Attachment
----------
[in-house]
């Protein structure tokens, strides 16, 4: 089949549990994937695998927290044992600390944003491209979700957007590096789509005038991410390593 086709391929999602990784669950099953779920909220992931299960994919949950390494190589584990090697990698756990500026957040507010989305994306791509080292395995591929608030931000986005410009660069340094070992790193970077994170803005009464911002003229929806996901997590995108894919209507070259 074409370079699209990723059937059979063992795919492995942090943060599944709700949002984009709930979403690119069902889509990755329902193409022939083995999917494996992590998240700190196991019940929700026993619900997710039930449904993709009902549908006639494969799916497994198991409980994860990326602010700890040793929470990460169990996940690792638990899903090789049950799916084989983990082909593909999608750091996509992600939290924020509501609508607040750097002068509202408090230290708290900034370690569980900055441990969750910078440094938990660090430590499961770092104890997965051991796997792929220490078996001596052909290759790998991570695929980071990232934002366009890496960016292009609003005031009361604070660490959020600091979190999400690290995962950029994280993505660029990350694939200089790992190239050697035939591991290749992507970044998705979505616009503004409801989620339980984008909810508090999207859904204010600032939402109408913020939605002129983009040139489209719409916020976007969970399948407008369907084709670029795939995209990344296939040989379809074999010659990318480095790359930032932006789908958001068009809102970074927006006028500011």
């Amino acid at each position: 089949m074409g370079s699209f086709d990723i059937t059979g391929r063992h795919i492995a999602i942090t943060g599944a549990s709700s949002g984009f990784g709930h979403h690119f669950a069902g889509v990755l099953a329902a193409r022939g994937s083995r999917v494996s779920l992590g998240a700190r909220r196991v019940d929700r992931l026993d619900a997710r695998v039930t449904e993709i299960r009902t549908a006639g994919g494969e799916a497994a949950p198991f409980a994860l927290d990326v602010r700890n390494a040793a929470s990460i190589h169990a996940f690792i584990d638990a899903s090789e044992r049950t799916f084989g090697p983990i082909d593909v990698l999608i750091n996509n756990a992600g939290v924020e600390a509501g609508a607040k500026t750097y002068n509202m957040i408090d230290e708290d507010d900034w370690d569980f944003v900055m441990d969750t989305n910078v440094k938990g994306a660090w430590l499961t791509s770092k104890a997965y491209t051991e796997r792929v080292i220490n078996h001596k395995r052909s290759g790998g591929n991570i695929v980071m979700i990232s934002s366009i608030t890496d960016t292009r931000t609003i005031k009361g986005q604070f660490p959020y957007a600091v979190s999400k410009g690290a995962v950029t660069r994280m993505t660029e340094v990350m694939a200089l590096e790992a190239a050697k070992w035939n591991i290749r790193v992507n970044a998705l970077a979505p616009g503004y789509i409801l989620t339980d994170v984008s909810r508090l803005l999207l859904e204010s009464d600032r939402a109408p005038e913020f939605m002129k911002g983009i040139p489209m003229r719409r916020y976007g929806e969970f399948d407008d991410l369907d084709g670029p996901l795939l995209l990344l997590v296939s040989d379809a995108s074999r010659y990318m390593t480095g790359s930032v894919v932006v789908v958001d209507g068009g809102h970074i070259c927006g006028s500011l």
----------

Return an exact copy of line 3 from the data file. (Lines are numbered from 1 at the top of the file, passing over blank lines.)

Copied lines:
């Amino acid at each position: 089949m074409g370079s699209f086709d990723i059937t059979g391929r063992h795919i492995a999602i942090t943060g599944a549990s709700s949002g984009f990784g709930h979403h690119f669950a069902g889509v990755l099953a329902a193409r022939g994937s083995r999917v494996s779920l992590g998240a700190r909220r196991v019940d929700r992931l026993d619900a997710r695998v039930t449904e993709i299960r009902t549908a006639g994919g494969e799916a497994a949950p198991f409980a994860l927290d990326v602010r700890n390494a040793a929470s990460i190589h169990a996940f690792i584990d638990a899903s090789e044992r049950t799916f084989g090697p983990i082909d593909v990698l999608i750091n996509n756990a992600g939290v924020e600390a509501g609508a607040k500026t750097y002068n509202m957040i408090d230290e708290d507010d900034w370690d569980f944003v900055m441990d969750t989305n910078v440094k938990g994306a660090w430590l499961t791509s770092k104890a997965y491209t051991e796997r792929v080292i220490n078996h001596k395995r052909s290759g790998g591929n991570i695929v980071m979700i990232s934002s366009i608030t890496d960016t292009r931000t609003i005031k009361g986005q604070f660490p959020y957007a600091v979190s999400k410009g690290a995962v950029t660069r994280m993505t660029e340094v990350m694939a200089l590096e790992a190239a050697k070992w035939n591991i290749r790193v992507n970044a998705l970077a979505p616009g503004y789509i409801l989620t339980d994170v984008s909810r508090l803005l999207l859904e204010s009464d600032r939402a109408p005038e913020f939605m002129k911002g983009i040139p489209m003229r719409r916020y976007g929806e969970f399948d407008d991410l369907d084709g670029p996901l795939l995209l990344l997590v296939s040989d379809a995108s074999r010659y990318m390593t480095g790359s930032v894919v932006v789908v958001d209507g068009g809102h970074i070259c927006g006028s500011l």